Learning where to look for opportunities will open many more

Written by Rudi Botha, Process Engineer

Hi Rudi, you’re the lucky draw winner for completing our survey. You have a free pass to the conference in Glasgow.


I wanted to be part of the digital transformation of the water sector because I had experienced firsthand the massive impact that even basic smart systems could have on a utility that was depending on manual monitoring. I had gone searching for more information on what is possible in the smart water industry and came across RiSWP, SWAN, and their survey asking about the role of young professionals in smart water. These were the questions I had too, and I wanted to find out more about what answers they would be collecting and what they planned to do with this information.

Rising Smart Water Professionals (RiSWP) are the young professionals community of Smart Water Networks Forum (SWAN). SWAN is a global membership-based non-profit, that brings together water utilities, solution providers, and proactive industry experts to advance the adoption of “smart,” data-driven solutions for drinking water, wastewater, and stormwater.

When I got in contact with Emma Weisbord, the chairperson of the RiSWP Leadership Team (LT), I thought I had found someone who would have the answers. However, the RiSWP LT was only just starting out, exploring its vision and mission. Emma told me that there was space for one more LT member if I was interested, and I took the opportunity.

The first few members of the LT had joined a few months before me and were starting to define the strategy and goals of RiSWP. Key focus areas of career development, mentorship, governance, communication, and knowledge management were being explored. We knew there were many more things we needed in a young professionals program as we took inspiration from the survey feedback, but we were only 5 volunteers planning the first events in our spare time.

I was uncertain whether I would know how to set up a leadership team, community, or young professionals program, but the team was reassuring and with our diverse strengths we could support each other. We also had guidance from the SWAN leaders, who helped us to align our visions and provided concrete examples and foundations on which to build our own programs.

I soon realized that it was an incredible opportunity to be mentored through the process of formulating a strategy, and goals and establishing programs. Each LT member took one of the key focus areas and explored what they wanted to create that would be both beneficial to the RiSWP community as well as to the LT member’s personal growth. I chose mentorship as I have always really valued it as a key to growing my career. I also wanted to create a space where mentorship could happen across typical career tracks because the smart water sector was seeing engineers become developers and data scientists and vice versa. There was no mentorship for these unconventional career paths that seemed more common than conventional career paths in smart water.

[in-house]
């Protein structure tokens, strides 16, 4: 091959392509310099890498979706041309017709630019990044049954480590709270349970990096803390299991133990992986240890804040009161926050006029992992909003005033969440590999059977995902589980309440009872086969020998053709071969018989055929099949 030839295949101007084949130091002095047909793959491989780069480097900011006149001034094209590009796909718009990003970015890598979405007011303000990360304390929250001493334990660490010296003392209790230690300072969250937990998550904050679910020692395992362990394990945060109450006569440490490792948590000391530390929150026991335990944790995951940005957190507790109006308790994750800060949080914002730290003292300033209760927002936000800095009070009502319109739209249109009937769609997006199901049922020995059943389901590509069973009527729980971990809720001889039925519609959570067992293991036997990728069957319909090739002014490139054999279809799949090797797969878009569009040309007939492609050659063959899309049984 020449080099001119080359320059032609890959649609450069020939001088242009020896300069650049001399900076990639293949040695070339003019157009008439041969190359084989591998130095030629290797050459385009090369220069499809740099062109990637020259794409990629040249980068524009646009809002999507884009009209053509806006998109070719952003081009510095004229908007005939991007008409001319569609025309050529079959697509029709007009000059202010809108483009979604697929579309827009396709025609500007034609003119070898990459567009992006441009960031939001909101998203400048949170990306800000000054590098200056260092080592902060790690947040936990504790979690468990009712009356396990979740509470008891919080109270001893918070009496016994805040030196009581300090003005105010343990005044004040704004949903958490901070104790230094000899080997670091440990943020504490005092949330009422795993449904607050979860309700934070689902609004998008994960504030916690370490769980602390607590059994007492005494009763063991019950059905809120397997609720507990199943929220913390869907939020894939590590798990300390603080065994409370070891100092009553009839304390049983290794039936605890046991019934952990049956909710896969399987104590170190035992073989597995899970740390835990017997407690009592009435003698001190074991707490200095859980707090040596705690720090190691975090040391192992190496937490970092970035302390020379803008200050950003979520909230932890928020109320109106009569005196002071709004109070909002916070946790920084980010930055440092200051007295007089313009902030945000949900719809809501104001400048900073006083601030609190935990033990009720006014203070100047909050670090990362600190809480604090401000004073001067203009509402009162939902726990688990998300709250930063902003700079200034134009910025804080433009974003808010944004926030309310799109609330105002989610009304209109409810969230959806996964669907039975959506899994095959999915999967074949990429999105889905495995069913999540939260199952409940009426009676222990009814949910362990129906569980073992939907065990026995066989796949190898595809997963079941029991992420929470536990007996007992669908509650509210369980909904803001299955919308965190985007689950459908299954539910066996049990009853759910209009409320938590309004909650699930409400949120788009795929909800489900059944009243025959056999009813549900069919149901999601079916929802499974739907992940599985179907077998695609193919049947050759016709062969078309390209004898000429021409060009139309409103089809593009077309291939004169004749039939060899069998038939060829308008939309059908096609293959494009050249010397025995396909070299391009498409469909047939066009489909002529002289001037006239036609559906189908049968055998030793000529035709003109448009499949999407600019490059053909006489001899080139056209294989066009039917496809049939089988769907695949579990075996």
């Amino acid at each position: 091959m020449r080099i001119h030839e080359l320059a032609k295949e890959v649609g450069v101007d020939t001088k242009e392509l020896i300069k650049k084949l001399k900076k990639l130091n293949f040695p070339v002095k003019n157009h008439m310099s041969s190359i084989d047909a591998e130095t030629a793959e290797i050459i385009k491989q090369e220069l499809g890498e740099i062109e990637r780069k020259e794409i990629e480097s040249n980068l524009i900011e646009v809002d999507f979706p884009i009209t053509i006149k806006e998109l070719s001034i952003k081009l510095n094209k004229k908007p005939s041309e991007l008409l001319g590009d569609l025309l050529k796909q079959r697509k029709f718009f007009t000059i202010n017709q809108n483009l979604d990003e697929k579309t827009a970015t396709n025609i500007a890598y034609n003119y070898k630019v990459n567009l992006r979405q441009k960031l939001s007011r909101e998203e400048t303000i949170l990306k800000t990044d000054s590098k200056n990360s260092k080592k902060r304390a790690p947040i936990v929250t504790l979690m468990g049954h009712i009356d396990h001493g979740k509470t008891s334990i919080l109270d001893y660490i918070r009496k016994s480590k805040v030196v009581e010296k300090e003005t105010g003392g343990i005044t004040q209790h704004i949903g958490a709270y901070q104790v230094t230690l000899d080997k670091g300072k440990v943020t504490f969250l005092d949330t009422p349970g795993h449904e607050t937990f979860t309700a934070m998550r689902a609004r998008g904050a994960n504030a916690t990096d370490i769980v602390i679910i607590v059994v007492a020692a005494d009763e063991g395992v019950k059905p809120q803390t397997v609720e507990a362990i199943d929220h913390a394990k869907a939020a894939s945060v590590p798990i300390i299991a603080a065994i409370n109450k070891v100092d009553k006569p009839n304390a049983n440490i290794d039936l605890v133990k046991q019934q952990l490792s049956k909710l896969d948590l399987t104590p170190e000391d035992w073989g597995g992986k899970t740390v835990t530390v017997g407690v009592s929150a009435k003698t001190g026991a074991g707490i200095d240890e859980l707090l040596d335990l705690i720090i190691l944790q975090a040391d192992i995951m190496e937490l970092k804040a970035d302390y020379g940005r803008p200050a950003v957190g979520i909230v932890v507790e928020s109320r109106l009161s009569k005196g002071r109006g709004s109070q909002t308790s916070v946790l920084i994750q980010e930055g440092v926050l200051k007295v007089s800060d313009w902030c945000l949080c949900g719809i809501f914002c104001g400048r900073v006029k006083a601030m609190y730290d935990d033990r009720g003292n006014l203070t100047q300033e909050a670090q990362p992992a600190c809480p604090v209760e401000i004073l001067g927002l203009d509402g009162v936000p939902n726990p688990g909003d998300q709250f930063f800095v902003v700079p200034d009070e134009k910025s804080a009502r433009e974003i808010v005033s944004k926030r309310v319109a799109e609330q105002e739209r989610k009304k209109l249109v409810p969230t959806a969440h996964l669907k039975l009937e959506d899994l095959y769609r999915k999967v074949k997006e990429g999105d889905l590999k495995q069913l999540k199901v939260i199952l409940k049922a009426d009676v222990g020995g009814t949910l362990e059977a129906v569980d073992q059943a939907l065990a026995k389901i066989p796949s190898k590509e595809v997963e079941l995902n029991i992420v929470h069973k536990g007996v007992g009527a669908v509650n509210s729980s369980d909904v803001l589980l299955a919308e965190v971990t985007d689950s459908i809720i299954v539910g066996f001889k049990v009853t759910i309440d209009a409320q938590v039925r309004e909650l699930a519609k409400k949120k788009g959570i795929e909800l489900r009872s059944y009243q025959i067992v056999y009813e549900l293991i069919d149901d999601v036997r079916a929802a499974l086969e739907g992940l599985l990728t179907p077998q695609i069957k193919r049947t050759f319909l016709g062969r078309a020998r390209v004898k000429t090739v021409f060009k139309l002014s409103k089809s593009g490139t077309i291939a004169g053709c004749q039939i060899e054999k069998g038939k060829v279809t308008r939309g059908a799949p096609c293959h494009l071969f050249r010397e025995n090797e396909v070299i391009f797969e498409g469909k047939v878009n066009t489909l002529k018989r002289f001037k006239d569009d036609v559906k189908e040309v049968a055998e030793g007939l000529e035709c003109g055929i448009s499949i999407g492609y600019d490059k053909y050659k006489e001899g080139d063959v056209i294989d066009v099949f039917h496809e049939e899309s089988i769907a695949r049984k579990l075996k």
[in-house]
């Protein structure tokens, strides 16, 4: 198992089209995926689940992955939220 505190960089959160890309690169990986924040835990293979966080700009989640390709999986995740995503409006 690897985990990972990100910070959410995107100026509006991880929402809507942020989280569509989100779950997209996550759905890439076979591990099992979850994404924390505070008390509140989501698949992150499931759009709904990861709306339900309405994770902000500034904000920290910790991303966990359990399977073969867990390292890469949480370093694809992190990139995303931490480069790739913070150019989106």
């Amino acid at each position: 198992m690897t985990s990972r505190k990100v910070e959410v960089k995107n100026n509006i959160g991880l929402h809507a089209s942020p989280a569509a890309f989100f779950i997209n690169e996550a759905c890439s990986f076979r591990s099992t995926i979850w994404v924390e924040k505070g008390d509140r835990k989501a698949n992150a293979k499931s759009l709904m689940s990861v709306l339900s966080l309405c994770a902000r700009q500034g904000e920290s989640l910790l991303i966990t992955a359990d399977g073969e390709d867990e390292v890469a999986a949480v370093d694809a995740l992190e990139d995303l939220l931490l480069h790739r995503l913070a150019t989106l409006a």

There was an opportunity for RiSWP to host a round table discussion at the online SWAN conference in 2020, and I volunteered to host it on the topic of mentorship. I was hoping to find ideas of what makes a mentorship program successful, and what to avoid. Not only did I walk away with many ideas that I had not found anywhere in my research, but also the experience of hosting an international discussion, improvising to build engagement, and learning that stories bring energy and flow to the conversation.

In the following months, the mentorship program concept came together, inspired by the Tribe of Mentors book by Tim Ferris. Over the course of 2021, we interviewed 11 smart water professionals about mentorship and its role in their careers. The sessions welcomed audience member questions throughout, and many pieces of valuable career advice were recorded into our library of smart water mentors to inspire future RiSWP community members.

The other LT members also launched incredible programs. Lisa set up the ambassador program, which gave 16 applicants the opportunity to grow the RiSWP community through the hosting of events and activities either online or in their local communities with the support of the RiSWP and SWAN leaders. Jessica hosted career development workshops, which shared knowledge on skills such as job searching, interviewing, and entrepreneurship. Emma workshopped and drafted our RiSWP strategy and governance plan, creating the internal structures for continuity and growth.

My 2-year term on the RiSWP LT is coming to an end in a few weeks. Taking the time to reflect on the growth I have experienced through being part of the RiSWP LT has reminded me of how grateful I am for all the opportunities. Beyond the leadership experience I gained, I also met so many incredible people in smart water or want to be involved in smart water. The RiSWP community is also how I came to know about Transcend and the career opportunity here.

If any of this has inspired you to know more, here are a few places to explore:

  • The RiSWP community’s main platform is a free LinkedIn group.

  • RiSWP is open to applications for new Leadership Team members, more details and apply here.

  • Transcend is a SWAN member, so all Transcenders get access to all that SWAN has to offer from research to community events and training. See the SWAN website.

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